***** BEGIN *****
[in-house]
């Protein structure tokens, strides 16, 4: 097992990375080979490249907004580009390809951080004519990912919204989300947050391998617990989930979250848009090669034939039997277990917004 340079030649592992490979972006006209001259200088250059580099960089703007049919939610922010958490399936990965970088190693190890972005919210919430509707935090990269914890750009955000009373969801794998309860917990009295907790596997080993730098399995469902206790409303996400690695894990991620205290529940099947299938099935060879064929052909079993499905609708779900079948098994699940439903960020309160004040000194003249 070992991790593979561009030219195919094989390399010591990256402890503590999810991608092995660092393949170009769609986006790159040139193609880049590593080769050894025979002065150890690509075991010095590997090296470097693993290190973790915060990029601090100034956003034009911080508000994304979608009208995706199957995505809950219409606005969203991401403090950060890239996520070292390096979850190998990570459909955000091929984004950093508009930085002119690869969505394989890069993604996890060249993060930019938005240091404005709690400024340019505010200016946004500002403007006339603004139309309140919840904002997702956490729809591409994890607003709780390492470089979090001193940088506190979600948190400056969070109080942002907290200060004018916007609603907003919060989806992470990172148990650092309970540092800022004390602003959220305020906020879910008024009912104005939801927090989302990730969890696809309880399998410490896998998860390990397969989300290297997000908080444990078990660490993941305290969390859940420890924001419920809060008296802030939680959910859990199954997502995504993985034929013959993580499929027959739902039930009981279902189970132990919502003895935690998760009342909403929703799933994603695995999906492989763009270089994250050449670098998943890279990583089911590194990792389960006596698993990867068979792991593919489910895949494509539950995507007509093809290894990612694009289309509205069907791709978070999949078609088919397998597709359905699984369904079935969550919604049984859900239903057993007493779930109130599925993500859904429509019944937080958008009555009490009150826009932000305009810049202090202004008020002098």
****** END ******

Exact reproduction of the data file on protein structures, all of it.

[in-house]
């Protein structure tokens, strides 16, 4: 097992990375080979490249907004580009390809951080004519990912919204989300947050391998617990989930979250848009090669034939039997277990917004 340079030649592992490979972006006209001259200088250059580099960089703007049919939610922010958490399936990965970088190693190890972005919210919430509707935090990269914890750009955000009373969801794998309860917990009295907790596997080993730098399995469902206790409303996400690695894990991620205290529940099947299938099935060879064929052909079993499905609708779900079948098994699940439903960020309160004040000194003249 070992991790593979561009030219195919094989390399010591990256402890503590999810991608092995660092393949170009769609986006790159040139193609880049590593080769050894025979002065150890690509075991010095590997090296470097693993290190973790915060990029601090100034956003034009911080508000994304979608009208995706199957995505809950219409606005969203991401403090950060890239996520070292390096979850190998990570459909955000091929984004950093508009930085002119690869969505394989890069993604996890060249993060930019938005240091404005709690400024340019505010200016946004500002403007006339603004139309309140919840904002997702956490729809591409994890607003709780390492470089979090001193940088506190979600948190400056969070109080942002907290200060004018916007609603907003919060989806992470990172148990650092309970540092800022004390602003959220305020906020879910008024009912104005939801927090989302990730969890696809309880399998410490896998998860390990397969989300290297997000908080444990078990660490993941305290969390859940420890924001419920809060008296802030939680959910859990199954997502995504993985034929013959993580499929027959739902039930009981279902189970132990919502003895935690998760009342909403929703799933994603695995999906492989763009270089994250050449670098998943890279990583089911590194990792389960006596698993990867068979792991593919489910895949494509539950995507007509093809290894990612694009289309509205069907791709978070999949078609088919397998597709359905699984369904079935969550919604049984859900239903057993007493779930109130599925993500859904429509019944937080958008009555009490009150826009932000305009810049202090202004008020002098």